The first proper post: it’s a big one isn’t it. That’s why I found it so hard to decide what to write about; do I start from the very first holiday I ever went on? My favourite? Or the worst?
After a lot of thought, I‘ve come to the conclusion that my first proper solo travel experience (without my family) (Ayia Napa doesn’t count), would actually be the perfect place.
It’s September 2016. I’ve recently graduated, and feeling that all too familiar itch to do something exciting, before I settle down into working life. I get my friend Jenny on board, and we start to plan a trip. Within a few weeks, the route is planned, the tickets are booked, and the suitcases are packed: First stop Berlin.
On the 31st October 2016, we were off.
We stayed in Wombats City Hostel, which was in a fantastic location. Right next to the Rosa-Luxembourg Platz U-Bahn (metro) stop, which had easy and quick connections to the city centre. This was my first hostel experience, and it was fantastic (luckily, as we had three more booked on this trip alone). It was clean, friendly, and had a great bar!
We wasted no time jumping into tourist life, dropping our suitcases off and heading straight back out to explore!
We headed straight into the thick of it, to the Brandenburg Gate (for something that is supposed to be iconic, I was a little underwhelmed), and the Reichstag (cue our first photo shoot).
This is when we decided to do something that we would still regret two years later: to get back on the metro and head to the DDR Museum.
We had had a very successful metro journey from the airport to the hostel; buying the correct ticket, and validating it in in the little stamp machine on the platform, but our luck was not to last.
(Full disclaimer: we had been told not by one, but by about three different groups of people that it isn’t worth buying a ticket for any metro journeys, as all of these people used the metro for their entire trips without getting checked. So we decided this time to take their advice, and save all the Euros we could. But, bad luck finds me, so here’s what happened to us.)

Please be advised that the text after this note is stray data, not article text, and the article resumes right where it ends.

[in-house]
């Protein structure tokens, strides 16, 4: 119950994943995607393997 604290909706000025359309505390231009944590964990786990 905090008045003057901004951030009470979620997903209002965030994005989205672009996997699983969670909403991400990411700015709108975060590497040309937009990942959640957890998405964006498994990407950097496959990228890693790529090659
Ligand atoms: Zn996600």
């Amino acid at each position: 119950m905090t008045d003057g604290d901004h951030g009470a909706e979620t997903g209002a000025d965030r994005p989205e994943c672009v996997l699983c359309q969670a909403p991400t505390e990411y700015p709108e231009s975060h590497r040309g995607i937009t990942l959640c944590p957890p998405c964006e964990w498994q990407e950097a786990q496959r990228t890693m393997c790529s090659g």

We had to get two tubes to get to our destination, and as we got off the first one, we saw a man in uniform get on. ‘Ahh a lucky escape!’ we thought. No it was not.
On our next tube, we were standing near the doors, minding our own business, and thinking about how lucky we were to have missed the ticket man just then. When all of a sudden, a plain clothes man pops out of nowhere, waving his official looking lanyard in people’s faces and yelling at them. In reaction to this, people were showing him their tickets. OH SHIT.
After a panicked glance at each other, we realised the shit we were about to fall headfirst into, and had about 0.2 seconds to pull ourselves together.
Almost instantly the lanyard and the yelling arrived in my face.
I performed a long search through my bag for this non-existent ticket, praying we would arrive at a stop and I would be able to get off. But there was no such miracle (and this point it probably became clear the ticket I was searching for was imaginary, so I definitely didn’t do myself any favours).
So with a triumphant ‘a-hah!’, I confidently produced my old ticket from my airport -hostel journey, that I knew was definitely no longer valid, and knew the ticket man would definitely know too. My best shot now was to act dumb and pray he wouldn’t notice, or better yet, let me off.